A team of 80 pupils across three schools in the capital have joined forces for the culture project
Abu Dhabi pupils create own night at the opera to celebrate Sheikh Zayed
Abu Dhabi pupils are ready to take centre stage after creating their own opera to celebrate the conservationist spirit of the UAE's Founding Father, Sheikh Zayed.
Cranleigh Abu Dhabi school has joined forces with the UAE's Ministry of Tolerance and the Arts Center at New York University (NYU) Abu Dhabi to develop a thought-provoking new production, inspired by Sheikh Zayed's passion for the environment and sustainability and his belief that water is the country's most valuable resource.
More than 80 pupils - mostly drawn from Cranleigh with support from British International School Abu Dhabi and Brighton College Abu Dhabi - will bring their vision to life at NYU Abu Dhabi's Red Theater for a double bill of performances on October 25 and 26.
The opera is entitled Water in the Desert: A Zayed Legacy
Two years ago, Cranleigh Abu Dhabi created an opera, Beautiful World, which was based on a poem written by Sheikh Zayed.
Jo Lee, head of performing arts at the school, believes the project is instilling confidence in the children.
“This opera was created by the pupils and that’s very exciting,” said Ms Lee.
The project got underway in June with pupils from the three participating schools taking part in four days of workshops to develop the storyline, music, design and dance composition.
For a lot of children, this will be the first time they have taken part in an opera.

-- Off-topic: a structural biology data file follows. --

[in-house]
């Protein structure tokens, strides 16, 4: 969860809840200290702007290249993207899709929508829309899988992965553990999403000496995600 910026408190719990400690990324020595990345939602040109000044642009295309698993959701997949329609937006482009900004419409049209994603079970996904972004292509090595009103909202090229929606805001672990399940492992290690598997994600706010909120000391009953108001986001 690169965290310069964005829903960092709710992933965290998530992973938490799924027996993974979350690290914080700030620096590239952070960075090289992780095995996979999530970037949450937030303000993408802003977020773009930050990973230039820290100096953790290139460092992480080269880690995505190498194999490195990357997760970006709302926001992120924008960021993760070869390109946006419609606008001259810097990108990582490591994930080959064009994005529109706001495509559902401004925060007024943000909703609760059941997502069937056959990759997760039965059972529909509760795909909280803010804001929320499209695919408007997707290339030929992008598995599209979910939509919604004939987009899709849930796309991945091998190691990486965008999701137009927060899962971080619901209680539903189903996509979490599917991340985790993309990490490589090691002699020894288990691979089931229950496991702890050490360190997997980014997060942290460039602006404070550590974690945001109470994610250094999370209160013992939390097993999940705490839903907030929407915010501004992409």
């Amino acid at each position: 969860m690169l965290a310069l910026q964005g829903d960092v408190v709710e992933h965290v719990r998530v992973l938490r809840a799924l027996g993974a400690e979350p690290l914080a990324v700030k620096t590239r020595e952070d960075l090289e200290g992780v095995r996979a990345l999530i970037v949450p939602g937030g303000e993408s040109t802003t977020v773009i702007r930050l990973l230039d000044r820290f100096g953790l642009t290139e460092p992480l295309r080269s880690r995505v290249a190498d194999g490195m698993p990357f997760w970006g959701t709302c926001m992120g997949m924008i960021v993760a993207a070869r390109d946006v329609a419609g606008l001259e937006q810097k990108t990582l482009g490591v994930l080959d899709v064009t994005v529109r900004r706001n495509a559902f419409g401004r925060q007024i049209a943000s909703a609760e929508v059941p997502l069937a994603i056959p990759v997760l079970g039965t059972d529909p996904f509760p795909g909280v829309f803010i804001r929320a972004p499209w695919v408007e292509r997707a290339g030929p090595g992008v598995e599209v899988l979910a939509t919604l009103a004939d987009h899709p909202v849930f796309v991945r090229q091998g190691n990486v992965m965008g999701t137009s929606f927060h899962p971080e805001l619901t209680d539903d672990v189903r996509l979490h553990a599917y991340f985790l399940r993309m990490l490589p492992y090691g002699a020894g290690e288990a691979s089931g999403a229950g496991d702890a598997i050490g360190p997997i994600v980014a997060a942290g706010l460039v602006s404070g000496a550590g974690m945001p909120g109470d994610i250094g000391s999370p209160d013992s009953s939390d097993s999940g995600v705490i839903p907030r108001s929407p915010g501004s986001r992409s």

"The performing arts help children develop creativity, confidence, and enthusiasm for sharing, as well as a sense of responsibility,” said Ms Lee.
“Greening the desert is the legacy we are following from Sheikh Zayed.”
Pupils have been rehearsing the opera for the past month.
Most of the performers are aged between 11 and 18, with a group of six and seven-year-olds also involved.
”The opera looks at a journey through the desert while looking at our use of water and plastic. The opera is integrating Sheikh Zayed’s words into the songs as well as the design concept,” said Ms Lee.
Michael Wilson, Cranleigh Abu Dhabi’s headmaster, said the opera will help build a greater understanding of the UAE's heritage while boosting pupil's skills.
“Creative arts form an important part of our approach to education, helping young people grow in confidence and develop all kinds of important capabilities from teamwork to empathy, and risk-taking to problem-solving,” he said.
Saif, a 13-year-old Emirati pupil at Cranleigh Abu Dhabi, is part of the music and drama group of the opera. He also participated in Beautiful World in 2016.
“The first opera was something new for me. This time, I am excited to see how this year will be different. I’m looking forward to this journey as it was a lot of fun last time,” he said.
“Performing this opera in the year of Zayed is special to me as a pupil and as an Emirati. It means a lot to me that we are showing people what Sheikh Zayed did.”
Siena, a 14-year-old Australian pupil at Cranleigh, is part of the dance company in the opera.
“I'm excited about working with pupils from outside the school,” she said.
Participating in an opera wasn’t something the pupil had considered before she worked on this project.
“I like the topic of environmental waste and what the UAE does to prevent that.
“I was one of the youngest people last time, and was really nervous and didn’t want to participate at first. Now, I’m a lot more comfortable.”
Mona, a 13-year-old Emirati pupil participating in the opera, said that the theme of environment and awareness appealed to her.
“We are talking about Sheikh Zayed and what the world should be,” she said.
“When I first joined Cranleigh, I was the shyest person here. Now I feel I am more confident. This experience helps us.”